The cuddly red-hat-wearing Bonhomme mascot welcomes kids and adults with a big smile and open arms to the world’s largest winter carnival. Québec’s Carnaval is at the same time as Mardi Gras and Rio de Janeiro’s Carnaval (late January to early February) and has the same origin story: a Catholic celebration of the days before Lent. However, Québec’s Carnaval is decidedly more kid-friendly than other popular carnavals, with slides, ice sculptures, live performances and competitions. Yes, it gets very, very cold, with temperatures dropping below 0°F at night, so be sure to wear warm clothes – a cup of steamy hot chocolate always helps.

Érico Chocolate Museum

Speaking of chocolate, Érico on lovely Rue Saint-Jean is a small shop that sells delicious artisanal truffles and ice cream. The store also has a small museum detailing the history and production of chocolate, with cacao beans and tools on display. The museum isn’t big – it’ll take maybe 15 minutes to go through – but it’s a good way to break up the day with a sugar boost.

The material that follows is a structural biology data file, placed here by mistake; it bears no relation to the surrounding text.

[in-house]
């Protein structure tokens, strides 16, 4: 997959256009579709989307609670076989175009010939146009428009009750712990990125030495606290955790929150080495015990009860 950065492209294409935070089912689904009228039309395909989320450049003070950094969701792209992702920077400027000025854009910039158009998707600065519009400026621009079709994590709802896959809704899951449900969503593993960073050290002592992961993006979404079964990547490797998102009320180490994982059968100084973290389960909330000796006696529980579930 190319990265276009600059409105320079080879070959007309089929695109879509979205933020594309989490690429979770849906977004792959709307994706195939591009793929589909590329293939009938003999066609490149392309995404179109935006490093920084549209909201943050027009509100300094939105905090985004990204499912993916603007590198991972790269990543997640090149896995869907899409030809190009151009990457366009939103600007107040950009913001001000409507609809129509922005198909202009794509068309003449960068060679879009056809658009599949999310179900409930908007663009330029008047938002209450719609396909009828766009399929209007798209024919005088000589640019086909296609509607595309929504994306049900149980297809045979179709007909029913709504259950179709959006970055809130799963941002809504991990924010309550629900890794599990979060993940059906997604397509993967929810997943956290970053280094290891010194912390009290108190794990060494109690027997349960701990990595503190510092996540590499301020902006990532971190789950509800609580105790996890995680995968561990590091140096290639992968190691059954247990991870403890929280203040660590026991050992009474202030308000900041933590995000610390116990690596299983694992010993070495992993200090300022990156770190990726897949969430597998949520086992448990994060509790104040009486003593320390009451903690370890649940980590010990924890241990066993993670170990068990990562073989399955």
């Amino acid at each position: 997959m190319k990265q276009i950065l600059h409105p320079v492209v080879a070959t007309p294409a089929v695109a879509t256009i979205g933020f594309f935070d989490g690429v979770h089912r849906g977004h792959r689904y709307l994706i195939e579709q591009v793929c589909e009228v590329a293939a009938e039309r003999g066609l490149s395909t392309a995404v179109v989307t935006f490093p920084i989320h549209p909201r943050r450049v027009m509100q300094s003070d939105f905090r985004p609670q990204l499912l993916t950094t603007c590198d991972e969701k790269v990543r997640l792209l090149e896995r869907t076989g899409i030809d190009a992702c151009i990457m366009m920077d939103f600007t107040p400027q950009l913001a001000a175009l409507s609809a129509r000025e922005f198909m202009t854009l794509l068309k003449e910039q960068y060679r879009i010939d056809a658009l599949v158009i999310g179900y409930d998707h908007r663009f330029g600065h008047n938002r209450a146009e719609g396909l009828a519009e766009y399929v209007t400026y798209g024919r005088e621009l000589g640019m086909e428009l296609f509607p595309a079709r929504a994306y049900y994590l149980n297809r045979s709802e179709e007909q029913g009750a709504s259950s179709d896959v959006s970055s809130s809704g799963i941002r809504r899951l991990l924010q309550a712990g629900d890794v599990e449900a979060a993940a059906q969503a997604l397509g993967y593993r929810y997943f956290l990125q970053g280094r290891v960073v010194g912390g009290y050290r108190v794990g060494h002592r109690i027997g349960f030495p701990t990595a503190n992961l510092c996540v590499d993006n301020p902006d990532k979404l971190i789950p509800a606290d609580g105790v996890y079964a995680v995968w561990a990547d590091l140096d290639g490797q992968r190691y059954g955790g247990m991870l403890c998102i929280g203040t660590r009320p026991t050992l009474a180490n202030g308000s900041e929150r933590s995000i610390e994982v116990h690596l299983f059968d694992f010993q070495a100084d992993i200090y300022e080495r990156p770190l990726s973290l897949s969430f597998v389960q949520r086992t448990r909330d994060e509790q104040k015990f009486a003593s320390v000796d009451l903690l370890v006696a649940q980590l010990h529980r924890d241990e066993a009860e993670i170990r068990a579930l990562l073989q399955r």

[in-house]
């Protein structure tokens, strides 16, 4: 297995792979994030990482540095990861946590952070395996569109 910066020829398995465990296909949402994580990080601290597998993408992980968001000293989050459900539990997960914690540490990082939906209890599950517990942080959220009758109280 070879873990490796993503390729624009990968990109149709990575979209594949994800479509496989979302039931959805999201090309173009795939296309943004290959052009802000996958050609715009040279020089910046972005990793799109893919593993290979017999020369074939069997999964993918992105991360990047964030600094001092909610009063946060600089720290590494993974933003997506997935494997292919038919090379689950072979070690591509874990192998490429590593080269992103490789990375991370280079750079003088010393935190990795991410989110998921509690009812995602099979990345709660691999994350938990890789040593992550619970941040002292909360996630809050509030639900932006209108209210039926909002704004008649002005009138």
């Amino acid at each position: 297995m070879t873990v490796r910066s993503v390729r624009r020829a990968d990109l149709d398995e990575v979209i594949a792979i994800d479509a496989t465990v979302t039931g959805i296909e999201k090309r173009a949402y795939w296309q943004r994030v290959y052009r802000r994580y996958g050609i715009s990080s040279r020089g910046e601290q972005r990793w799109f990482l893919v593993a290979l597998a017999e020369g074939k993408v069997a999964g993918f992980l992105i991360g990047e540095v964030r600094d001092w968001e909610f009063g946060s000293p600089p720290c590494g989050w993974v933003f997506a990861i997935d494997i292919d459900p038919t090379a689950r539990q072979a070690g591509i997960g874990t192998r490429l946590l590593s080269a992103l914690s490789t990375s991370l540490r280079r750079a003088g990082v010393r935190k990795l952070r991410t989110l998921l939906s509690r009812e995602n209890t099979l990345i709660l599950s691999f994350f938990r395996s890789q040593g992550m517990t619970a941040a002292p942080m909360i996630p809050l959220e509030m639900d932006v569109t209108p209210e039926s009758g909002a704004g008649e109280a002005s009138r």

A man and two small Indigenous boys dressed in ceremonial costume for the annual pow wow dancing in Wendake, Québec
Spend a day in Wendake and learn about the Huron-Wendat Nation © Anne Richard / Shutterstock


North of Québec City, the Indigenous community of Wendake celebrates the history of the Huron-Wendat Nation with a recreated Longhouse where as many as 80 people would have lived. There’s also an informative museum and programming in the Longhouse that includes myths-and-legends storytelling by the fire. Don’t miss Onhwa’ Lumina, an auditory and visual experience that tells Huron-Wendat creation stories amongst the trees.

Village Vacances Valcartier